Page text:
Are you struggling to “bounce back” after the holidays? It could be stress, it could be burning the candle at both ends, or it could be the over-indulging that so many of us enjoy in December and pay for in the new year. How can you help your body get back to better health? One way is to support your liver with the herb milk thistle. On any given day, the liver is involved in digestion, metabolism, detoxification, storage, production, and immunity.1 It’s a very important organ! When the liver isn’t working to the best of its ability, you might experience symptoms like bloating or abdominal pain, nutrient deficiencies, issues with cholesterol or blood sugar, aggravations of PMS and menopause symptoms, skin rashes, or fatigue.2 Because the liver’s functions are so broad, the side effects of dysfunction are as well. The best way to tell if the symptoms you’re experiencing are due to your liver is through blood work. If you haven’t had blood testing done recently, ask your doctor if they can help you investigate the health of this organ. Checking Liver Function If your blood testing results indicate that your liver isn’t performing as well as it should, some of the most important (and basic) things to consider changing are nutrition, movement, and alcohol intake. Milk thistle is a liver-loving herb in many naturopathic doctors’ toolkits. If you’re looking for gentle liver support, it might be the right fit for you. Milk thistle has been used for cancer care, hepatitis, and non-alcoholic fatty liver disease. It’s often considered for women’s general health and wellness too, as milk thistle supports liver function, blood sugar management, and lower cholesterol levels. Fatty Liver and Hepatitis Non-alcoholic fatty liver disease (NAFLD) is a condition that affects about 20 percent of Canadians.5 While it’s generally benign, over time and unaddressed, this can progress to non-alcoholic steatohepatitis (NASH). In addition to excess fat in the liver, NASH presents with inflammation and scarring of the liver that can progress to cirrhosis.6 While experimental studies have shown milk thistle to have anti-inflammatory, antioxidant, and antifibrotic benefits, it has yet to be demonstrated consistently in clinical trials.7 More research is required to help determine milk thistle’s appropriate dosage in people managing fatty liver and hepatitis, but this treatment has generally been shown to be highly tolerated and safe. Blood Sugar and Cholesterol Blood sugar and cholesterol management are very common concerns. People are often looking for alternatives to get things under control so they might avoid prescription medications. In a 2018 clinical trial, participants with type 2 diabetes who received 140 mg of silymarin (from milk thistle) three times a day, demonstrated significant decreases in total cholesterol and low-density lipoprotein (LDL). This group also showed improvements in high-density lipoprotein (HDL) and insulin sensitivity. Hormones Milk thistle has been researched for its estrogenic (promoting estrogen production and activity in the body) effects on women’s health. In one clinical trial, menopausal women treated with this herb reported a decrease in the frequency and severity of hot flashes they had been suffering with. Another Interesting Application A 2021 clinical trial found that a milk thistle ointment applied to the perineum after episiotomy (a procedure sometimes required during labor and delivery) improved healing time and decreased the severity of pain experienced by women.11 Given the research available today, milk thistle has its great- est influence on patients with cholesterol and blood sugar management issues, while showing some interesting potential for women’s health and cancer care. How beneficial it is for those struggling with fatty liver remains to be seen; but given its safety profile, it may still be a good consideration for general liver health. An important point to clarify is that although supplements can help with detoxification, it’s your liver that is always doing that job—supplements or not. Your liver is always working.12 How efficiently it’s working depends on a combination of genetics, age, and overall health. The first step is to see your healthcare provider check on how your liver is working, which will require blood testing and possibly an abdominal ultrasound. It can then be decided whether milk thistle is the right fit for you and your health goals.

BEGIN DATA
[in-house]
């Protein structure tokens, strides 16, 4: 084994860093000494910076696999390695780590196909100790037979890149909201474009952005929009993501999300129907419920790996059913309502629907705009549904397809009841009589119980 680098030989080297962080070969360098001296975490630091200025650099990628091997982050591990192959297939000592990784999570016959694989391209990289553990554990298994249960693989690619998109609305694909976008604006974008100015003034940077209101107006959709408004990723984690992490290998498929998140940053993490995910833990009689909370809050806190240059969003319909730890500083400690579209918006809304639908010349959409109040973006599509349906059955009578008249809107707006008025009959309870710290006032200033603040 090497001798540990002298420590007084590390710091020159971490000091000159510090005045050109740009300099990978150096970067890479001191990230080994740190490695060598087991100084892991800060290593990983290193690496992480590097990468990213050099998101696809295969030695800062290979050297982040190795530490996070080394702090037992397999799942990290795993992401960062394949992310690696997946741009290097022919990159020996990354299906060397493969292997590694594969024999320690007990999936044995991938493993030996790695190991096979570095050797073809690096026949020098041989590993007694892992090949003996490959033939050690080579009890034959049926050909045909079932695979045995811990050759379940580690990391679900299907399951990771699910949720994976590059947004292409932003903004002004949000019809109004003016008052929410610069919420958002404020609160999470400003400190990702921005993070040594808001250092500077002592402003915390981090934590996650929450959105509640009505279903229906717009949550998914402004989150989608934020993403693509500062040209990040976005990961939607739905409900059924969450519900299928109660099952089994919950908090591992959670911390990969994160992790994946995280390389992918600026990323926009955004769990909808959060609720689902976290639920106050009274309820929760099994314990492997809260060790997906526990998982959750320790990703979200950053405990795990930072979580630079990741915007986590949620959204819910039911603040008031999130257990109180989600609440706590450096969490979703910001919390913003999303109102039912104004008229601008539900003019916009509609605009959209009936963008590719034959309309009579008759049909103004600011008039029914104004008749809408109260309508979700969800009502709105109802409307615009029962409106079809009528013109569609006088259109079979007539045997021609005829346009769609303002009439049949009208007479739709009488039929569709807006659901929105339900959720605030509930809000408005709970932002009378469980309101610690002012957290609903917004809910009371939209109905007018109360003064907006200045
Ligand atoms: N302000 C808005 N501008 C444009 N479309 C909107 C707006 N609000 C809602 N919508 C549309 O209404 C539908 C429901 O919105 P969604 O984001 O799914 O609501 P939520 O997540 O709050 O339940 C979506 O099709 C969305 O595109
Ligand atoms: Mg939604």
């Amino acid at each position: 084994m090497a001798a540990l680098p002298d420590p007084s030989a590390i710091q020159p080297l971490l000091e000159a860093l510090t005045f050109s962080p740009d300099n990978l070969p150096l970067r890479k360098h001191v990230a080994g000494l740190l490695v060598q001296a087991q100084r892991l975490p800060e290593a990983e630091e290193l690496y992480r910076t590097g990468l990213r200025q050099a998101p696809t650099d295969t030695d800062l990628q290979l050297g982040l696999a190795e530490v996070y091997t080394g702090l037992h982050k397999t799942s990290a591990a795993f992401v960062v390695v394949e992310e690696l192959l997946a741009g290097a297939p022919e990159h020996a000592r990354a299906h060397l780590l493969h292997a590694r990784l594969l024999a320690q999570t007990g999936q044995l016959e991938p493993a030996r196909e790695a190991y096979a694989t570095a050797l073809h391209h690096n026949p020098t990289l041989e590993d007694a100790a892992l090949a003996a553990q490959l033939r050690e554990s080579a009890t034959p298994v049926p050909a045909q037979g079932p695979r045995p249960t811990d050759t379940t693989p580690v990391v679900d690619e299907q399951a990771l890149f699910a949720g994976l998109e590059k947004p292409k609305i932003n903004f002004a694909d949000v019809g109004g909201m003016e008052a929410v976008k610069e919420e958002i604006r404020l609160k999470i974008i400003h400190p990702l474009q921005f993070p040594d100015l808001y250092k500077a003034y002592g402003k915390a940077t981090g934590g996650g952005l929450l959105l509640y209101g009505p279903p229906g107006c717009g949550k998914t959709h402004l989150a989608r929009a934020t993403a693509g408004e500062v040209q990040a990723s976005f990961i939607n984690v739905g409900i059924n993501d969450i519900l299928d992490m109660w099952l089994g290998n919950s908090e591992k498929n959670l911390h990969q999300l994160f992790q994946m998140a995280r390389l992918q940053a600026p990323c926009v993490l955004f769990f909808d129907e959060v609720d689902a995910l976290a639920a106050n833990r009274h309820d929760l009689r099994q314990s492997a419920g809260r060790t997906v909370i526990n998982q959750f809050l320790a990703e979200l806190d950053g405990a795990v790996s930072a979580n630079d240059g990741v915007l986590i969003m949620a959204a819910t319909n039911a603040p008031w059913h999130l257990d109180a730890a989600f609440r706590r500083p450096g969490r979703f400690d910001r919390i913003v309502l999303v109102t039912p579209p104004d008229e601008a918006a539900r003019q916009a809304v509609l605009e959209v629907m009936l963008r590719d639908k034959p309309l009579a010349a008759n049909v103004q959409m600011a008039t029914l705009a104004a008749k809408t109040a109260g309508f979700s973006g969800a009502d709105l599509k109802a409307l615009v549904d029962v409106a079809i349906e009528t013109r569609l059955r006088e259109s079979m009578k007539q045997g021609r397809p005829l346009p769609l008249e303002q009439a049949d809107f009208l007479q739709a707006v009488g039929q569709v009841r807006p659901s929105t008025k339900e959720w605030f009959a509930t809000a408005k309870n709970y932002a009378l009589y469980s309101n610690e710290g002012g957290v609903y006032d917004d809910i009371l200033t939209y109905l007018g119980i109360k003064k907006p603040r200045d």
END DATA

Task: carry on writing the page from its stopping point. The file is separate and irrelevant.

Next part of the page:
Ask a Chiropractor: Acute vs. Chronic Pain Which Do You Have?

Acute vs. Chronic Pain